Max Power: 1070 W
Avg Speed: 36.2 kph (22.5 mph)
Stephens had multiple teammates up in the front group with him, but a highly-motivated chase chased them down in the next few miles. When John Borstelmann – Stephens’ teammate and defending Texas Chainring Massacre champion – flatted about halfway through the race, the lead group slowed down for the first time in well over an hour. Riders took a break to stretch, eat, and evaluate the situation – they were in a lead group of 10, with no one in sight behind, and about 25 miles to go.
(Stephens) Pace eases up (Mile 31.1-39.7):
Avg Power: 197 W
Avg Speed: 39.4 kph (24.5 mph)
Stephens was incredibly efficient here, utilizing his aero bars in the crosswinds, and bike handling skills in the corners. He did not put out the most raw power, but Stephens was often the fastest rider out there.
A few miles after this point, I missed a turn – gravel races don’t usually have corner marshals, barricades, or orange cones. Having a solid head unit with GPS navigation and 12+ battery life is crucial for gravel racing, which can sometimes turn into a 12+ solo affair.
Stephens didn’t make the same mistake – he had done a full course recon a few days before, even marking down this corner as one that was easy to miss.
Because of my navigation kerfuffle, the front group split in two. Stephens and his teammates had three out of five in the front group as the race approached its steepest climb. The gravel road wound right, then left, before pitching up to over 12 percent as the riders climbed up into the trees. Stephens held over 400 W on this pitch just to maintain traction at a measly 6 mph.
(Stephens) Effort up the steepest pitch of the race (Mile ~42):
Avg Power: 330 W (5.05 W/kg)
Max Power: 543 W
Avg Speed: 23.2 kph (14.4 mph)
After a furious chase in the crosswinds, the chase group regained contact, and again there were eight riders at the front of the race. As the course turned left onto a section of highway, Stephens launched a massive attack. His power peaked at 890 W before Stephens quickly moved down into his aero bars. At 35 mph, no one could put a dent into his gap on this section of road.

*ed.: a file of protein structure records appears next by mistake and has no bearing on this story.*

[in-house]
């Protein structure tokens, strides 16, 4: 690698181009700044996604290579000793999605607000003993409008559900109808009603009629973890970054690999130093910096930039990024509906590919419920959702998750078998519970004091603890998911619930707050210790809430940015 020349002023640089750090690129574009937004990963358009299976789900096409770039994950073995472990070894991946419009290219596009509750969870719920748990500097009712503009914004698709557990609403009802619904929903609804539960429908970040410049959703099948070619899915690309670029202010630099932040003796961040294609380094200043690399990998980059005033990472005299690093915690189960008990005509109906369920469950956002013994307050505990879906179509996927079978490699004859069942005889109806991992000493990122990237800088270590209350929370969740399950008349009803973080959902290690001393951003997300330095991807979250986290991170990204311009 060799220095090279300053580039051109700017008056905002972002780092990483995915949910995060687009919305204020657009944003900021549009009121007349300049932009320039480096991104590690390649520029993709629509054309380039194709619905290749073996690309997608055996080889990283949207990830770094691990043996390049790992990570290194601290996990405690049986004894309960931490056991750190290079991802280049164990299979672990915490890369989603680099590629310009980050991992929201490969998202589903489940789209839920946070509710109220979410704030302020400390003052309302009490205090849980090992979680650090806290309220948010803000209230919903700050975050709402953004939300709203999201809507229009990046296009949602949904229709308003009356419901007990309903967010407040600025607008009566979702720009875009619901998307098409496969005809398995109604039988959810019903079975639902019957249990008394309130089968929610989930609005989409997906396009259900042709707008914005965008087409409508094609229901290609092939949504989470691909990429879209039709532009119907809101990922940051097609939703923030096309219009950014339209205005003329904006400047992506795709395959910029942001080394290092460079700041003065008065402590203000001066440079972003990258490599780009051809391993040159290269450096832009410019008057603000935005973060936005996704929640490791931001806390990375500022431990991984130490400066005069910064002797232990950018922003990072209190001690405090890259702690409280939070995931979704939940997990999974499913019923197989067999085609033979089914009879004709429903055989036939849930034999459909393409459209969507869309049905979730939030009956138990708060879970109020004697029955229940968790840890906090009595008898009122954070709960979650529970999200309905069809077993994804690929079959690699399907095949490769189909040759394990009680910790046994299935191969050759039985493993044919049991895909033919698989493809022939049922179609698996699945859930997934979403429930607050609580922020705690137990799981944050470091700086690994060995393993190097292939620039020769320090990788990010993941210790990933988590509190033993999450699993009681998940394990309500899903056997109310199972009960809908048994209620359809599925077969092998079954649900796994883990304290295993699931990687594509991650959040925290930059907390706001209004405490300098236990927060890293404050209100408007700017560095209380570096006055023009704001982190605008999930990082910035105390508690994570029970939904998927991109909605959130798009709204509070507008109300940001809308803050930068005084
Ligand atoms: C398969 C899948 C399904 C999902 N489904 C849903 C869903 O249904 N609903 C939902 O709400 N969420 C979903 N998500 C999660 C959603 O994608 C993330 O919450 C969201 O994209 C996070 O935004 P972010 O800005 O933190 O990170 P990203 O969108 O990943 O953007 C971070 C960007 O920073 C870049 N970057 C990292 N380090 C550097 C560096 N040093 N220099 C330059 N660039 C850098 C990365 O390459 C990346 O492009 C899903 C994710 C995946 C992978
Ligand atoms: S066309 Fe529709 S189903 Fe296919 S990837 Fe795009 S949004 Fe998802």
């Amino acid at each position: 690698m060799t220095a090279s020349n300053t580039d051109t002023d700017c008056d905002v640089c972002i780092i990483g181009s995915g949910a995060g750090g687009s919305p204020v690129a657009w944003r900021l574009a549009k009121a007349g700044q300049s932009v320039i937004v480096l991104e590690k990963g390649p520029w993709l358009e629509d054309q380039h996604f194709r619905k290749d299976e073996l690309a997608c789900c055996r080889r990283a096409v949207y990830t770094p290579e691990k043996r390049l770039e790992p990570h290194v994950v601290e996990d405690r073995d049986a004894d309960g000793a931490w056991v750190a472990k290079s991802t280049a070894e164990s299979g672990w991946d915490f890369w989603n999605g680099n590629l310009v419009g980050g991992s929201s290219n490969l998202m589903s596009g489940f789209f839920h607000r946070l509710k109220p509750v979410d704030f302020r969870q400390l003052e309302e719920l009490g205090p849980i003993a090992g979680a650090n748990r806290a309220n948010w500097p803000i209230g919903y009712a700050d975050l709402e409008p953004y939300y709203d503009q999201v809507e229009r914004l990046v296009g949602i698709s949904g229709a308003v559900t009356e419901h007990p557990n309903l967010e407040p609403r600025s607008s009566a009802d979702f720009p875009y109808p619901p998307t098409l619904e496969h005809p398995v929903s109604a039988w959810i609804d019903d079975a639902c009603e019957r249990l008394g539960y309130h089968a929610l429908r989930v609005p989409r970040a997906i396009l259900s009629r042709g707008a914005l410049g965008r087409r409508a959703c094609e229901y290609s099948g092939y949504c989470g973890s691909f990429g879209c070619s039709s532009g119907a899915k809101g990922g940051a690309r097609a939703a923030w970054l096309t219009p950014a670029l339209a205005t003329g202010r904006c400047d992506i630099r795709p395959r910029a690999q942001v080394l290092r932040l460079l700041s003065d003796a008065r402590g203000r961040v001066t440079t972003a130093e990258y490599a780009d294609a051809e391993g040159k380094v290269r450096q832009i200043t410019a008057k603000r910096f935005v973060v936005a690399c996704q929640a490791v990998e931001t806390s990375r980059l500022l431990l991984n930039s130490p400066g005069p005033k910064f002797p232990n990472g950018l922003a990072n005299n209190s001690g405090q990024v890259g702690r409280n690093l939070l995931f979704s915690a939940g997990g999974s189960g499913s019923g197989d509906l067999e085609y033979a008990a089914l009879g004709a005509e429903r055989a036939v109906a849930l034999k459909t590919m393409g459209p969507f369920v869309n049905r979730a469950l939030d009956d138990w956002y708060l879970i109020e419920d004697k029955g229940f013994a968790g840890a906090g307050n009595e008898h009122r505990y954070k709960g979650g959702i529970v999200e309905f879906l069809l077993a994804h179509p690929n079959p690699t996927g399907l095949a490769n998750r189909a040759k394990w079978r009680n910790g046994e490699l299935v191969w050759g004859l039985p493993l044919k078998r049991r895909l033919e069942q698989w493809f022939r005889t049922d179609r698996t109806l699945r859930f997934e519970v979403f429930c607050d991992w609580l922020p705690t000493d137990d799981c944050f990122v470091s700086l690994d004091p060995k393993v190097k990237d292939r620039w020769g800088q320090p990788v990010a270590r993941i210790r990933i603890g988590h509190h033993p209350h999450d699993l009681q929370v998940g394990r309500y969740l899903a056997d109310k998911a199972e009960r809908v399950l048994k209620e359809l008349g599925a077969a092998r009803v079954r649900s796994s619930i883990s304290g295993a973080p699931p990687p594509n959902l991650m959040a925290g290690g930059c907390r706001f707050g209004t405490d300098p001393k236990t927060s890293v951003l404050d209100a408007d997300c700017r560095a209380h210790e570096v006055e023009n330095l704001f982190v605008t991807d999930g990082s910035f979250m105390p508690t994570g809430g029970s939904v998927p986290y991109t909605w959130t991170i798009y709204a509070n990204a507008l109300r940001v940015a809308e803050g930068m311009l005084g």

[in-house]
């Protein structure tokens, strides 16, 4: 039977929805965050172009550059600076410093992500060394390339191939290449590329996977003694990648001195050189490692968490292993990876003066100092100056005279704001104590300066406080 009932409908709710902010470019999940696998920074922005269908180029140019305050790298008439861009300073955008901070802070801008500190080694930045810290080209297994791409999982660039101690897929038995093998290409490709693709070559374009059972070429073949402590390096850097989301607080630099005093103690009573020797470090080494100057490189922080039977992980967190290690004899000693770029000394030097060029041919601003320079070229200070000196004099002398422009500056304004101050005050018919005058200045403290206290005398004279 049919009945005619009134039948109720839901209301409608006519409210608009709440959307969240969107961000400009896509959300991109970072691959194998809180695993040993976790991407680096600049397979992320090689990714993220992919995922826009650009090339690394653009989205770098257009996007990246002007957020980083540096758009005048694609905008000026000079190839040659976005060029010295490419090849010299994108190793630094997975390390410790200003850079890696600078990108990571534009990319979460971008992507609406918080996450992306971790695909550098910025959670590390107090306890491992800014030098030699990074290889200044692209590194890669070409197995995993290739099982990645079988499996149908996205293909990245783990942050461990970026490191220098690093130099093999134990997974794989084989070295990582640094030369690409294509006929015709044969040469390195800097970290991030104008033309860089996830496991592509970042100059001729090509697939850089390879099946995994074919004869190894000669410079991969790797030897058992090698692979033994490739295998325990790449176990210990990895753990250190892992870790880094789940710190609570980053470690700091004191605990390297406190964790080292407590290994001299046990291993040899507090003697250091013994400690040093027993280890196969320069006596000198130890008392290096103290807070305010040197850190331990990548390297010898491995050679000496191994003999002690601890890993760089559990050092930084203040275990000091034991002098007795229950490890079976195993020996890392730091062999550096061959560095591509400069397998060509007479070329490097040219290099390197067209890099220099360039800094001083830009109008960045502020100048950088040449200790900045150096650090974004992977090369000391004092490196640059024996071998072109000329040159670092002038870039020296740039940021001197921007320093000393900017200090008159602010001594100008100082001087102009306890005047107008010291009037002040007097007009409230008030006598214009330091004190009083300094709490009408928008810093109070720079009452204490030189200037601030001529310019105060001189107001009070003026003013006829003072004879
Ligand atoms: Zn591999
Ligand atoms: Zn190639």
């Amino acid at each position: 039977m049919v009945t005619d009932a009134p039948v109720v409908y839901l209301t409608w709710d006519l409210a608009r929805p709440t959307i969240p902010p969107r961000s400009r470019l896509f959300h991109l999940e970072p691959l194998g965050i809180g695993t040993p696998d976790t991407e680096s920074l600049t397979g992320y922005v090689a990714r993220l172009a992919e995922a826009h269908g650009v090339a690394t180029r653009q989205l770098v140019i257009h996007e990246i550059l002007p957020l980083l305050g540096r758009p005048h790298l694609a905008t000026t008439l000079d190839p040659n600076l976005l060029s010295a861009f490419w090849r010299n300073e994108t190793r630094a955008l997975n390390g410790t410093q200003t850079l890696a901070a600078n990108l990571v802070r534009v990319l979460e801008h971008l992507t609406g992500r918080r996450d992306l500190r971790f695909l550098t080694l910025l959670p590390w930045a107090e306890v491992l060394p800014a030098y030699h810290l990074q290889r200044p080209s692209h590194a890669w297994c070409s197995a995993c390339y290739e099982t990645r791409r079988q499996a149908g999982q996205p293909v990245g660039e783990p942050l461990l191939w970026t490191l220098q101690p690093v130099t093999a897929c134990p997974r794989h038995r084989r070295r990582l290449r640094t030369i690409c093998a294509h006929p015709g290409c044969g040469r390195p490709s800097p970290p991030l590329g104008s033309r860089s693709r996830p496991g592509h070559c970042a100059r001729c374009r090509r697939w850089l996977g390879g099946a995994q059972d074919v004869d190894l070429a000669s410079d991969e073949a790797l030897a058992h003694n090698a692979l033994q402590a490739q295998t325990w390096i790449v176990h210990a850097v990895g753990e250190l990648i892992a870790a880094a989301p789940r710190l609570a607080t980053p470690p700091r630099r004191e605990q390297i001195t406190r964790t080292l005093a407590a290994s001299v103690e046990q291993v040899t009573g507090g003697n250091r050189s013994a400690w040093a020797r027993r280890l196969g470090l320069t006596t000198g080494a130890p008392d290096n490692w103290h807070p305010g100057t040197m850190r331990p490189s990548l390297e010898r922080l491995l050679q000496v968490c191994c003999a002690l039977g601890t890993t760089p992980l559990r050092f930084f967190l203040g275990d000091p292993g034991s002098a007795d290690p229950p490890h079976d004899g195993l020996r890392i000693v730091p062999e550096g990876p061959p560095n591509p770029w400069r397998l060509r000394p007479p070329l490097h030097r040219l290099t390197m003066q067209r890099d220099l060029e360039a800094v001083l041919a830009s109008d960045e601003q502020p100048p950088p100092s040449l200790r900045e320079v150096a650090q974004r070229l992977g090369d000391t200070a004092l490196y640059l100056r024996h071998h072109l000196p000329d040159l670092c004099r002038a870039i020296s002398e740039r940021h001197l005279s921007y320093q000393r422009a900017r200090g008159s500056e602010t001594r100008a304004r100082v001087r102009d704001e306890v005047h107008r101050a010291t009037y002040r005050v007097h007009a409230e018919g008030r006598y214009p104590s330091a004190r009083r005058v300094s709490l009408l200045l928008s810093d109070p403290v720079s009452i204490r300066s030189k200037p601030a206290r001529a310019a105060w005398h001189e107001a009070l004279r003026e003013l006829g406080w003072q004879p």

(Stephens) Race-splitting attack (Mile 48.5-49.2):
Avg Power: 570 W (8.7 W/kg)
Max Power: 1176 W
Avg Speed: 50.9 kph (31.6 mph)
Moments after a duo bridged across to Stephens, Seggebruch launched to do the same. In less than 30 seconds, Seggebruch made contact with the front group, now four-strong with Stephens, Seggebruch, their teammate Scott Moniger, and Dillon Caldwell. The ability to bridge between groups – riding across a gap from one group to another – is another key to success in gravel. Races often split from the gun, and the ability to do short, sharp efforts will see riders leap-frogging their way to the front of the race, rather than time trialing behind for hours.
Seggebruch’s bridge to the front group (Mile 48.5-49.2):
Avg Power: 325 W (4.5 W/kg)
Max Power: 890 W
Avg Speed: 48.9 kph (30.4 mph)
Max Speed: 56.8 kph (35.3 mph)
With less than ten miles to go, Seggebruch launched another big attack in an attempt to break up the front group. Hitting 1278 W, Seggebruch gained an advantage in almost an instant. Stephens waited patiently before launching across himself, making his effort in the crosswind just a mile after Seggebruch’s.
Seggebruch’s big attack (Mile 53.4-53.8):
Avg Power: 525 W (7.3 W/kg)
Max Power: 1278 W
Avg Speed: 46.7 kph (29.0 mph)
(Stephens) Bridge to Seggebruch (Mile 54.4-54.8):
Avg Power: 481 W (7.4 W/kg)
Max Power: 886 W
Avg Speed: 39.8 kph (24.7 mph)
For the last 15.4 km (9.6 miles), the Panaracer/Factor p/b Bicycle X-Change duo averaged nearly 24 mph on a heavy mix of gravel, pavement, and crosswinds. While one pulled at 300-400 W, the other enjoyed the draft at 200-250 W.
(Stephens) Final 15 km (Mile 54.7-64.3):
Avg Power: 248 W (3.8 W/kg)
Max Power: 594 W
Avg Speed: 38.3 kph (23.8 mph)
By the time they reached the final few hundred meters, the chase group was nowhere to be seen. Stephens and Seggebruch rolled across the line 1-2, taking the team’s first win of the season, and Stephen’s fourth win at the Texas Chainring Massacre.